compare its material properties and DMMP decomposition performance to better characterized CZ.
Reagents. The following reagents were used as received and without further puriﬁcation, unless otherwise noted: zirconium(IV) oxychloride (ZrOCl2·xH2O, 99.9%, Alfa Aesar), zirconium(IV) oxide (ZrO2, 5 μm, 99%, Sigma-Aldrich), and dimethyl methylphosphonate (DMMP, 97%, Sigma-Aldrich). Deionized (DI) water was obtained from a Thermo Fisher Scientiﬁc Barnstead GenPure ultrapure water system (18.2 Mohm·cm). CZ powder was purchased from Magnesium Electron Ltd. (manufacturer’s part number 1501/03). Ultrahigh purity (UHP) N2 (99.999%) was obtained from Airgas. Electrochemical Synthesis. Scheme 1 shows an overview of the sample preparation in this work. EZ was synthesized by cathodic electrochemical deposition using a three-electrode cell described in previous reports.19−21 The working electrode was either a piece of SiO2/Si(100) (1 μm thermal SiO2 on Si(100), n-type, 10 × 20 mm2) coated by electron-beam-assisted physical vapor deposition with 20 nm Au (base pressure 100 °C.1 In addition, EZ has lower porosity, which makes it harder for water molecules to diﬀuse out of the inner particle region and elevates the apparent water desorption temperature in the TGA thermogram. In contrast to CZ, washed EZ loses 3.3% in weight between 350 and 450 °C. For EZ ﬁlm particulates, the loss percentage is up to 15% at 300−400 °C. TGA-MS data show the weight loss in washed EZ is mostly CO2 and water, not Cl-related products, suggesting contamination by adventitious hydrocarbons. This TGA data diﬀers from that in Nakajima’s report, where a 50% weight loss was observed at around 350 °C in similarly prepared and washed EZ, which was identiﬁed by TGA-MS as desorption of HCl and water.19 In addition to the hydrocarbon contamination in the washed EZ, weight loss at 350−450 °C could also result from the amorphous-to-crystal transition of ZrO2 at around 400 °C.36 Elemental analysis (see XPS survey spectrum in section 4 of the Supporting Information) of a typical EZ ﬁlm particulate sample shows that EZ consists of Zr (19.75%), O (60.02%), C (16.43%), and Cl (3.80%). The average O/Zr ratios calculated from several EZ and CZ samples are 3.08 ± 0.21 and 2.93 ± 0.12, which are similar to each other but higher than 2.63 ± 0.02 in commercial ZrO2. The Cl contamination dropped from 3.5−4.8% to 0.2% after washing in DI water, consistent with the TGA-MS data. The atomic percentage of carbon varied from 16.4 to 28.5%. In general, the carbon increased as a function of time, since ambient organic molecules and CO2 reacted with the ZH surface,29 even though the material was stored in a sealed vial. The washes performed using DI water to remove residual Cl ions did not reduce the adventitious carbon. Figure 3 shows high-resolution XPS data of CZ and EZ ﬁlm particulates, a 50 nm EZ ﬁlm on Au/SiO2/Si, and ZrO2. The Zr 3d5/2 peaks are ﬁtted with a single component (blue plots in Figure 3a), with 182.2−182.3 eV in binding energy and 1.24− 1.59 eV in fwhm, respectively. This component is associated with the Zr4+ oxidation state, including Zr−OH, Zr−OH−Zr, and Zr−O−Zr species; an assignment supported by a Zr foil control with a native oxide surface (not shown here). The Zr 3d5/2 peaks are ﬁtted with components at 182.4 eV (Zr4+) and 178.3 eV (metallic Zr0) in binding energy. The O 1s region is ﬁtted with three components (blue, green, and magenta in Figure 3b), attributed to bridging O (i.e., Zr−O(H)−Zr), terminal O (i.e., Zr−OH), and O in physisorbed water, respectively, based on literature assignments.26,37 The assignment of the second component is more complicated since the binding energies of sources such as terminal OH bound to Zr, chemisorbed water on a coordinatively unsaturated Zr (cus-Zr) atom through a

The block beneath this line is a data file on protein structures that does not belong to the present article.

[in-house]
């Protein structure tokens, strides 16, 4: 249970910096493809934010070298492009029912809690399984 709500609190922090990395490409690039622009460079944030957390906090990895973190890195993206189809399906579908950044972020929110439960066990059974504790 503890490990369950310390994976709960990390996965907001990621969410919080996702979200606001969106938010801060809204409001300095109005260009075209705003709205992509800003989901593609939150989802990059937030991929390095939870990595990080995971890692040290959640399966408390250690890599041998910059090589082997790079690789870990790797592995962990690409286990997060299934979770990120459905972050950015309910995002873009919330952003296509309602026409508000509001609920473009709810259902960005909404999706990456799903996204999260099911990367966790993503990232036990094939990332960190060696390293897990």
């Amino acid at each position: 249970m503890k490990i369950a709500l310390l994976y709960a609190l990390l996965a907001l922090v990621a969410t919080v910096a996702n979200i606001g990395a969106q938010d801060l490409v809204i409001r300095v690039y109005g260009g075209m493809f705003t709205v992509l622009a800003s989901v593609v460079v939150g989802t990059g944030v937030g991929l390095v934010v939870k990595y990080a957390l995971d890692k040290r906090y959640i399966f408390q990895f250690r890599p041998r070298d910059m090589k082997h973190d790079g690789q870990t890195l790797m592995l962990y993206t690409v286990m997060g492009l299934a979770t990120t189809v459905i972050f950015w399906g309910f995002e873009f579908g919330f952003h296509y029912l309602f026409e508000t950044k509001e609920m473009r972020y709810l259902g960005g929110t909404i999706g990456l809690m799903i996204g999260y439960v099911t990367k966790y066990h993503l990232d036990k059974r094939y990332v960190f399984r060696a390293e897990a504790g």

Figure 3. High-resolution XPS in (a) Zr 3d and (b) O 1s regions for (i) CZ, (ii) washed EZ particulates, (iii) 50 nm EZ ﬁlm on Au/SiO2/ Si, and (iv) ZrO2. Gray circles and red line represent raw data and ﬁtted envelope function, respectively. Dashed vertical lines guide the eyes to compare with peak binding energies.
metal−ligand bond,38 and O in carbonate contaminants could be in this binding energy range.39 Assuming that the densities of the cus-Zr defects and carbonate contaminants are lower than the stoichiometric terminal OH, we assign the second O 1s component to terminal OH, as reported previously in other studies.26 ZrO2 also has three components, but the ﬁrst, Zr−O−Zr, is dominant since ideal stoichiometric ZrO2 consists of an O bridging to two Zr atoms. However, the terminal O component (green in plot iv, Figure 3b) could originate with surface water chemisorbed and dissociated on surface Zr to produce Zr−OH. The area ratio of terminal to bridging O in ZrO2 is ∼0.25. The ratios of the terminal to bridging O in EZ and CZ are 0.74 and 0.51, respectively. The higher value in EZ suggests more terminal-OH, again consistent with TGA data showing more water loss from EZ by polymerization/ condensation at T > 100 °C. On the other hand, in CZ, higher water loss occurred by desorption of physisorbed water at